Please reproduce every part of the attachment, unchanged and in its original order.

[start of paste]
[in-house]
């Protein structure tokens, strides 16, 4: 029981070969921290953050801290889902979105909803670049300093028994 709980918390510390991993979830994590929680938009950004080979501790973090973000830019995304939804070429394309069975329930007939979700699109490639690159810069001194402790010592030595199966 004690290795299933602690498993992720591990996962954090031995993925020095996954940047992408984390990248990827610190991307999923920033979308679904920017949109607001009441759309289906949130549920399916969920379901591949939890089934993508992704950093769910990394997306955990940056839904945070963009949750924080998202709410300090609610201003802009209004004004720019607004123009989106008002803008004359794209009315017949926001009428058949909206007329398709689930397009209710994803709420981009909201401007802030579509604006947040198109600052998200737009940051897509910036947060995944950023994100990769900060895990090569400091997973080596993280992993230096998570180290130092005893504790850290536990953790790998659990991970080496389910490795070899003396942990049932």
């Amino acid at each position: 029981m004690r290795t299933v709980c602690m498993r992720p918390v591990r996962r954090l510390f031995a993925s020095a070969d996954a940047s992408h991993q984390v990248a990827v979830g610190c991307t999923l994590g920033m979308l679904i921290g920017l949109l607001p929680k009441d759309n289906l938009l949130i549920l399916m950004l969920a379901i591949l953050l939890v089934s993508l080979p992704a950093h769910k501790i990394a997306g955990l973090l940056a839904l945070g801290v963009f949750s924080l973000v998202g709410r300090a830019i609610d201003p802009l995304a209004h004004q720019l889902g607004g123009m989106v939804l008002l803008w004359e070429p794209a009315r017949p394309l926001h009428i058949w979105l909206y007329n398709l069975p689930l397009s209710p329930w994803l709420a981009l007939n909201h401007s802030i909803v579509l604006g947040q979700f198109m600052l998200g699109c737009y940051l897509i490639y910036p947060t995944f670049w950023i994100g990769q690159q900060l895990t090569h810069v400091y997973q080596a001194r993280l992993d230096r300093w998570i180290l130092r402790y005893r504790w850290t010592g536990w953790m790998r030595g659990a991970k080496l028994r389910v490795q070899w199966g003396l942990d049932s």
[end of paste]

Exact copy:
[in-house]
């Protein structure tokens, strides 16, 4: 029981070969921290953050801290889902979105909803670049300093028994 709980918390510390991993979830994590929680938009950004080979501790973090973000830019995304939804070429394309069975329930007939979700699109490639690159810069001194402790010592030595199966 004690290795299933602690498993992720591990996962954090031995993925020095996954940047992408984390990248990827610190991307999923920033979308679904920017949109607001009441759309289906949130549920399916969920379901591949939890089934993508992704950093769910990394997306955990940056839904945070963009949750924080998202709410300090609610201003802009209004004004720019607004123009989106008002803008004359794209009315017949926001009428058949909206007329398709689930397009209710994803709420981009909201401007802030579509604006947040198109600052998200737009940051897509910036947060995944950023994100990769900060895990090569400091997973080596993280992993230096998570180290130092005893504790850290536990953790790998659990991970080496389910490795070899003396942990049932």
């Amino acid at each position: 029981m004690r290795t299933v709980c602690m498993r992720p918390v591990r996962r954090l510390f031995a993925s020095a070969d996954a940047s992408h991993q984390v990248a990827v979830g610190c991307t999923l994590g920033m979308l679904i921290g920017l949109l607001p929680k009441d759309n289906l938009l949130i549920l399916m950004l969920a379901i591949l953050l939890v089934s993508l080979p992704a950093h769910k501790i990394a997306g955990l973090l940056a839904l945070g801290v963009f949750s924080l973000v998202g709410r300090a830019i609610d201003p802009l995304a209004h004004q720019l889902g607004g123009m989106v939804l008002l803008w004359e070429p794209a009315r017949p394309l926001h009428i058949w979105l909206y007329n398709l069975p689930l397009s209710p329930w994803l709420a981009l007939n909201h401007s802030i909803v579509l604006g947040q979700f198109m600052l998200g699109c737009y940051l897509i490639y910036p947060t995944f670049w950023i994100g990769q690159q900060l895990t090569h810069v400091y997973q080596a001194r993280l992993d230096r300093w998570i180290l130092r402790y005893r504790w850290t010592g536990w953790m790998r030595g659990a991970k080496l028994r389910v490795q070899w199966g003396l942990d049932s």